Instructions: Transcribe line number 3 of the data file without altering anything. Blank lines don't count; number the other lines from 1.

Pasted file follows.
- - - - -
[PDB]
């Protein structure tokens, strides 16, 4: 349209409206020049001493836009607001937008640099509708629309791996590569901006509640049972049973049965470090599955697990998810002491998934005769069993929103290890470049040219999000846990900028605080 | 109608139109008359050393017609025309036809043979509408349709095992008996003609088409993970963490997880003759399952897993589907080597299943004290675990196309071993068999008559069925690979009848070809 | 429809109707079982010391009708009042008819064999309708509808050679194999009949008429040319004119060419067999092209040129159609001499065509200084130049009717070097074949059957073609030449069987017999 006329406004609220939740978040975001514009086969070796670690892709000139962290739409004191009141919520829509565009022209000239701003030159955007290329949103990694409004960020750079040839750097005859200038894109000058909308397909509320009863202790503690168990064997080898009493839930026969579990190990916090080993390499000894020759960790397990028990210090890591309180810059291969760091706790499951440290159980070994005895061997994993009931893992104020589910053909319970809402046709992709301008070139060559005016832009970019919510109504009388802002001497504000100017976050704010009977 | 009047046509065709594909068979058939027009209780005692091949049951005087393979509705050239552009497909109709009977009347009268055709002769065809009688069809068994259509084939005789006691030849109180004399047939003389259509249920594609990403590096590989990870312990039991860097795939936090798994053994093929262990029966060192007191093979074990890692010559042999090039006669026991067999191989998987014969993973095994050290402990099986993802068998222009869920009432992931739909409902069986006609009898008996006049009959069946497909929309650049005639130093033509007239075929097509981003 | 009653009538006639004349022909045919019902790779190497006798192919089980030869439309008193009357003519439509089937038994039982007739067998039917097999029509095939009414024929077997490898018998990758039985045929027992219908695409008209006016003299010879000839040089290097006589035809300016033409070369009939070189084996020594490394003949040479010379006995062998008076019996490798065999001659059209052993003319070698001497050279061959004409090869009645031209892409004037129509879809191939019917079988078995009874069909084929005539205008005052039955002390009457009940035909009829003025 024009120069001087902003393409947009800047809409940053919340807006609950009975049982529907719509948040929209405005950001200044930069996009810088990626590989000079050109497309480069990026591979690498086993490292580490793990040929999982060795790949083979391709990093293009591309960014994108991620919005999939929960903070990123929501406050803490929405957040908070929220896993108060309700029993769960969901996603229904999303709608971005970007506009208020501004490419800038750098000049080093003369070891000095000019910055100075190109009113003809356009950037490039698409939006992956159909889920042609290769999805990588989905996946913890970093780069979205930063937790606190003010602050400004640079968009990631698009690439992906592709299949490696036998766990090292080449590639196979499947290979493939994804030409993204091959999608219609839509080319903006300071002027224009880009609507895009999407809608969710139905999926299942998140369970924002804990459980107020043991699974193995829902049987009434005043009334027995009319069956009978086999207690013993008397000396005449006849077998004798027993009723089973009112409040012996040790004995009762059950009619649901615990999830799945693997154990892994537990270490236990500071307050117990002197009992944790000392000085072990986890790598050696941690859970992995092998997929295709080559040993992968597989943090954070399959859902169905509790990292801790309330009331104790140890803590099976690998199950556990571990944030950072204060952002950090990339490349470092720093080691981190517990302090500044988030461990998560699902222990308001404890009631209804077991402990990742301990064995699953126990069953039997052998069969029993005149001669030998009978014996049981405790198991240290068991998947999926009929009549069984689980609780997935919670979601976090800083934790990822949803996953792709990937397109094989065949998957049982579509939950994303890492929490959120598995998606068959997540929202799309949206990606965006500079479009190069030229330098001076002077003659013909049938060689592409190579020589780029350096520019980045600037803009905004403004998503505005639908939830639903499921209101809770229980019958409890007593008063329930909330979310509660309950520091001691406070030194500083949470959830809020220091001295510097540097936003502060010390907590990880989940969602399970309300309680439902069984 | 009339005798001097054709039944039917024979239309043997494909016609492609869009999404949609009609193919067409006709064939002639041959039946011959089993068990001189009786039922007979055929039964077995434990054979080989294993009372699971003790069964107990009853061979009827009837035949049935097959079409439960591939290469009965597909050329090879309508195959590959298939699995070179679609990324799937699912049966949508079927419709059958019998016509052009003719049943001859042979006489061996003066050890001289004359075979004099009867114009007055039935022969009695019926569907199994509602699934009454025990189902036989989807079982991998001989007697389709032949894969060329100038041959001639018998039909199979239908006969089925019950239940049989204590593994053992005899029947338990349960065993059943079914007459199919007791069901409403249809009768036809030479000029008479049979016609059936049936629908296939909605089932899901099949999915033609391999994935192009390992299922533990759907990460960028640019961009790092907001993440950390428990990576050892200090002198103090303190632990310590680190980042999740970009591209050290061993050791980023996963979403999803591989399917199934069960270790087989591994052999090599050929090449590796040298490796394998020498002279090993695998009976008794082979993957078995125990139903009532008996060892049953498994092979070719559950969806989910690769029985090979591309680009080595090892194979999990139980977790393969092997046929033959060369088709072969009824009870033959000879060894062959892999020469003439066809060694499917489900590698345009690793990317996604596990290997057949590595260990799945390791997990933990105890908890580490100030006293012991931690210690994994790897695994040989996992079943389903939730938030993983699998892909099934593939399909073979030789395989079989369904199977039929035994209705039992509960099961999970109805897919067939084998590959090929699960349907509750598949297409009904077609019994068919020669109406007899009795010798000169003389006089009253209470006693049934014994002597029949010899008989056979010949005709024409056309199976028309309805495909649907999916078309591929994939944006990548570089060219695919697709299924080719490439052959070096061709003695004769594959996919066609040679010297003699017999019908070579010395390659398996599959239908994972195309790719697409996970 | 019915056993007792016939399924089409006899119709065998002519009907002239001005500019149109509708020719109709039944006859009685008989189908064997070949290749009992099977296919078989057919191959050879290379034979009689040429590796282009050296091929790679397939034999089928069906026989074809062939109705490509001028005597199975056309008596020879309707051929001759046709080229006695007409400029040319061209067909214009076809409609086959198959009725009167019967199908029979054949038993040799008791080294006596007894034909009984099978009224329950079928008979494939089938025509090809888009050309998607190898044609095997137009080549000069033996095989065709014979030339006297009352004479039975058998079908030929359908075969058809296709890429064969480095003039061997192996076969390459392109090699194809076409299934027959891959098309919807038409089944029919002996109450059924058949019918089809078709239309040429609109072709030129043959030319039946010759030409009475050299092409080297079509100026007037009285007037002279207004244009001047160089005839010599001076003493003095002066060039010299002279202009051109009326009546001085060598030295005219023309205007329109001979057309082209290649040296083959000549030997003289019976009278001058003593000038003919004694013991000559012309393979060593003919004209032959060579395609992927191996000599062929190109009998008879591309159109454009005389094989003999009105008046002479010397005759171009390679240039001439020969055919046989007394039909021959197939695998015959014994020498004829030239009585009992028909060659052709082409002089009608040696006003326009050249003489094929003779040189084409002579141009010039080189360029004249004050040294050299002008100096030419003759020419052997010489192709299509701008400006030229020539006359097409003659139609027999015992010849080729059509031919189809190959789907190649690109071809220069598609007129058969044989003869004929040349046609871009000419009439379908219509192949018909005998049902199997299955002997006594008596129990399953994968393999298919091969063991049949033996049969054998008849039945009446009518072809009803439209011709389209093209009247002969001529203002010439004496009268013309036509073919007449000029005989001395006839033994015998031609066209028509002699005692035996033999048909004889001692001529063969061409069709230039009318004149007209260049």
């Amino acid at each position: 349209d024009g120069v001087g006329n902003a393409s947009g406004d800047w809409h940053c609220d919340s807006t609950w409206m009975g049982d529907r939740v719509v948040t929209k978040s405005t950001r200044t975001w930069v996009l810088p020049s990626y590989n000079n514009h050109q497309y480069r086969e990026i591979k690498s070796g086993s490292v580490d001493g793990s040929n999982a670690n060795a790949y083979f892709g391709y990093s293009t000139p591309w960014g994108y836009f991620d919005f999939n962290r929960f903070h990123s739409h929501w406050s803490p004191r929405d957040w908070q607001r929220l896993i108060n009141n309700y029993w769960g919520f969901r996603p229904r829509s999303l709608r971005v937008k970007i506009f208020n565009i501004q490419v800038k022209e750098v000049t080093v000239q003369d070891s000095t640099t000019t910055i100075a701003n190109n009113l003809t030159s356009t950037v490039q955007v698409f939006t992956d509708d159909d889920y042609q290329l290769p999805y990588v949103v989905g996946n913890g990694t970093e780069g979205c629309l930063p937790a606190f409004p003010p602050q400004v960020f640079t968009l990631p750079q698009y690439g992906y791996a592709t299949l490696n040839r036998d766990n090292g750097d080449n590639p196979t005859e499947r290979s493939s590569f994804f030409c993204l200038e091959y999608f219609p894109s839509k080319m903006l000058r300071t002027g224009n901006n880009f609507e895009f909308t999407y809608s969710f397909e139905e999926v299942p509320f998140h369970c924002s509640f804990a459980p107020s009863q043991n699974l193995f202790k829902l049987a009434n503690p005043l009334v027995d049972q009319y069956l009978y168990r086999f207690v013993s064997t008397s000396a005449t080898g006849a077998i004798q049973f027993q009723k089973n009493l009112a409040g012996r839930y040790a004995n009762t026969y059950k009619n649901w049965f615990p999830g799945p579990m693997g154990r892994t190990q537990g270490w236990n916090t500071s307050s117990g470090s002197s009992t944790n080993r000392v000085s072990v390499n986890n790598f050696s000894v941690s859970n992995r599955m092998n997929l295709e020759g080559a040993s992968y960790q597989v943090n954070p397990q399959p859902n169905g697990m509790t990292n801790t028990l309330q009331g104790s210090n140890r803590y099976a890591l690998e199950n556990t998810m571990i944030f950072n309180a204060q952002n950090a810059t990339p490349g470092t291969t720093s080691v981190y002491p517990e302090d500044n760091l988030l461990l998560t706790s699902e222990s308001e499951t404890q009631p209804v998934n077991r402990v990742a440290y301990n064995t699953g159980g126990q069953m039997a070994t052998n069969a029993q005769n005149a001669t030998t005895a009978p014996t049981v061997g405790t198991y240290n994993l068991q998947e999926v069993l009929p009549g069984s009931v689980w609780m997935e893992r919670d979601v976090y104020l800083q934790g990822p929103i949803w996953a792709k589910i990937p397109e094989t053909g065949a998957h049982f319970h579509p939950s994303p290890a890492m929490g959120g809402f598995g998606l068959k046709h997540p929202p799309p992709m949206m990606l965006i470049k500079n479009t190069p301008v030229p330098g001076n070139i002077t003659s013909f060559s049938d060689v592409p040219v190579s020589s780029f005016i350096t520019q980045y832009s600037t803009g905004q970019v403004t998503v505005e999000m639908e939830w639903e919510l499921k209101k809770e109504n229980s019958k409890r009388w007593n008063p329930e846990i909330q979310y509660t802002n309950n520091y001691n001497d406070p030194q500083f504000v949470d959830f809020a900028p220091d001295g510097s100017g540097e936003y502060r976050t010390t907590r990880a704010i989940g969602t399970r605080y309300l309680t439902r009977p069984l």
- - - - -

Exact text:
């Amino acid at each position: 349209d024009g120069v001087g006329n902003a393409s947009g406004d800047w809409h940053c609220d919340s807006t609950w409206m009975g049982d529907r939740v719509v948040t929209k978040s405005t950001r200044t975001w930069v996009l810088p020049s990626y590989n000079n514009h050109q497309y480069r086969e990026i591979k690498s070796g086993s490292v580490d001493g793990s040929n999982a670690n060795a790949y083979f892709g391709y990093s293009t000139p591309w960014g994108y836009f991620d919005f999939n962290r929960f903070h990123s739409h929501w406050s803490p004191r929405d957040w908070q607001r929220l896993i108060n009141n309700y029993w769960g919520f969901r996603p229904r829509s999303l709608r971005v937008k970007i506009f208020n565009i501004q490419v800038k022209e750098v000049t080093v000239q003369d070891s000095t640099t000019t910055i100075a701003n190109n009113l003809t030159s356009t950037v490039q955007v698409f939006t992956d509708d159909d889920y042609q290329l290769p999805y990588v949103v989905g996946n913890g990694t970093e780069g979205c629309l930063p937790a606190f409004p003010p602050q400004v960020f640079t968009l990631p750079q698009y690439g992906y791996a592709t299949l490696n040839r036998d766990n090292g750097d080449n590639p196979t005859e499947r290979s493939s590569f994804f030409c993204l200038e091959y999608f219609p894109s839509k080319m903006l000058r300071t002027g224009n901006n880009f609507e895009f909308t999407y809608s969710f397909e139905e999926v299942p509320f998140h369970c924002s509640f804990a459980p107020s009863q043991n699974l193995f202790k829902l049987a009434n503690p005043l009334v027995d049972q009319y069956l009978y168990r086999f207690v013993s064997t008397s000396a005449t080898g006849a077998i004798q049973f027993q009723k089973n009493l009112a409040g012996r839930y040790a004995n009762t026969y059950k009619n649901w049965f615990p999830g799945p579990m693997g154990r892994t190990q537990g270490w236990n916090t500071s307050s117990g470090s002197s009992t944790n080993r000392v000085s072990v390499n986890n790598f050696s000894v941690s859970n992995r599955m092998n997929l295709e020759g080559a040993s992968y960790q597989v943090n954070p397990q399959p859902n169905g697990m509790t990292n801790t028990l309330q009331g104790s210090n140890r803590y099976a890591l690998e199950n556990t998810m571990i944030f950072n309180a204060q952002n950090a810059t990339p490349g470092t291969t720093s080691v981190y002491p517990e302090d500044n760091l988030l461990l998560t706790s699902e222990s308001e499951t404890q009631p209804v998934n077991r402990v990742a440290y301990n064995t699953g159980g126990q069953m039997a070994t052998n069969a029993q005769n005149a001669t030998t005895a009978p014996t049981v061997g405790t198991y240290n994993l068991q998947e999926v069993l009929p009549g069984s009931v689980w609780m997935e893992r919670d979601v976090y104020l800083q934790g990822p929103i949803w996953a792709k589910i990937p397109e094989t053909g065949a998957h049982f319970h579509p939950s994303p290890a890492m929490g959120g809402f598995g998606l068959k046709h997540p929202p799309p992709m949206m990606l965006i470049k500079n479009t190069p301008v030229p330098g001076n070139i002077t003659s013909f060559s049938d060689v592409p040219v190579s020589s780029f005016i350096t520019q980045y832009s600037t803009g905004q970019v403004t998503v505005e999000m639908e939830w639903e919510l499921k209101k809770e109504n229980s019958k409890r009388w007593n008063p329930e846990i909330q979310y509660t802002n309950n520091y001691n001497d406070p030194q500083f504000v949470d959830f809020a900028p220091d001295g510097s100017g540097e936003y502060r976050t010390t907590r990880a704010i989940g969602t399970r605080y309300l309680t439902r009977p069984l």